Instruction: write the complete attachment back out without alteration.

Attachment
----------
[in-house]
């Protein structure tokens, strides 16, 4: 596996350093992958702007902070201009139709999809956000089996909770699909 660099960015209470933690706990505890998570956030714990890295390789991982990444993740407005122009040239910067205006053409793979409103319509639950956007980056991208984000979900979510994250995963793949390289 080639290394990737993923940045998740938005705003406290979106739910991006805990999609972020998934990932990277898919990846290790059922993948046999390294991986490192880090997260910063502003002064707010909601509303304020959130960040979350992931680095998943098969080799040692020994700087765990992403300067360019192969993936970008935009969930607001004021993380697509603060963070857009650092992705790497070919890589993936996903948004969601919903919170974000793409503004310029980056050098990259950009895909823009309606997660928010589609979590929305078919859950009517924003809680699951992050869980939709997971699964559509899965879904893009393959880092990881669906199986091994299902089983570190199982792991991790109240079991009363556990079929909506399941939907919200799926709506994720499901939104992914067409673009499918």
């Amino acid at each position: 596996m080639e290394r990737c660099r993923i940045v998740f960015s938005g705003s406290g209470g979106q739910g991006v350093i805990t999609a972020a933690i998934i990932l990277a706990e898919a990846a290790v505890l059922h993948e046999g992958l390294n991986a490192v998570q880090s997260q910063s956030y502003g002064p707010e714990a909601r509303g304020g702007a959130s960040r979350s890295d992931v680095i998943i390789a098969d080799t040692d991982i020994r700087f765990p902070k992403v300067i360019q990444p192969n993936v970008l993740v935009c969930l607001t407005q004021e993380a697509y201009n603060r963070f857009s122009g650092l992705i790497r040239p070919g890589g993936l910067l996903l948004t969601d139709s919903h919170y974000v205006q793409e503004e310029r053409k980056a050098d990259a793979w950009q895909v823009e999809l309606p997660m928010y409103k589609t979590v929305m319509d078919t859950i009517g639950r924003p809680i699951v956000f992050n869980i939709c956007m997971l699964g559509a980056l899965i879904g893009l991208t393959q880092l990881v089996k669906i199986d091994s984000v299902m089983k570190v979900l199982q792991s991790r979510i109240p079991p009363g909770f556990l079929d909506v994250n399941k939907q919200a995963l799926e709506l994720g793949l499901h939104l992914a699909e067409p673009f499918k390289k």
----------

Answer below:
[in-house]
């Protein structure tokens, strides 16, 4: 596996350093992958702007902070201009139709999809956000089996909770699909 660099960015209470933690706990505890998570956030714990890295390789991982990444993740407005122009040239910067205006053409793979409103319509639950956007980056991208984000979900979510994250995963793949390289 080639290394990737993923940045998740938005705003406290979106739910991006805990999609972020998934990932990277898919990846290790059922993948046999390294991986490192880090997260910063502003002064707010909601509303304020959130960040979350992931680095998943098969080799040692020994700087765990992403300067360019192969993936970008935009969930607001004021993380697509603060963070857009650092992705790497070919890589993936996903948004969601919903919170974000793409503004310029980056050098990259950009895909823009309606997660928010589609979590929305078919859950009517924003809680699951992050869980939709997971699964559509899965879904893009393959880092990881669906199986091994299902089983570190199982792991991790109240079991009363556990079929909506399941939907919200799926709506994720499901939104992914067409673009499918």
């Amino acid at each position: 596996m080639e290394r990737c660099r993923i940045v998740f960015s938005g705003s406290g209470g979106q739910g991006v350093i805990t999609a972020a933690i998934i990932l990277a706990e898919a990846a290790v505890l059922h993948e046999g992958l390294n991986a490192v998570q880090s997260q910063s956030y502003g002064p707010e714990a909601r509303g304020g702007a959130s960040r979350s890295d992931v680095i998943i390789a098969d080799t040692d991982i020994r700087f765990p902070k992403v300067i360019q990444p192969n993936v970008l993740v935009c969930l607001t407005q004021e993380a697509y201009n603060r963070f857009s122009g650092l992705i790497r040239p070919g890589g993936l910067l996903l948004t969601d139709s919903h919170y974000v205006q793409e503004e310029r053409k980056a050098d990259a793979w950009q895909v823009e999809l309606p997660m928010y409103k589609t979590v929305m319509d078919t859950i009517g639950r924003p809680i699951v956000f992050n869980i939709c956007m997971l699964g559509a980056l899965i879904g893009l991208t393959q880092l990881v089996k669906i199986d091994s984000v299902m089983k570190v979900l199982q792991s991790r979510i109240p079991p009363g909770f556990l079929d909506v994250n399941k939907q919200a995963l799926e709506l994720g793949l499901h939104l992914a699909e067409p673009f499918k390289k």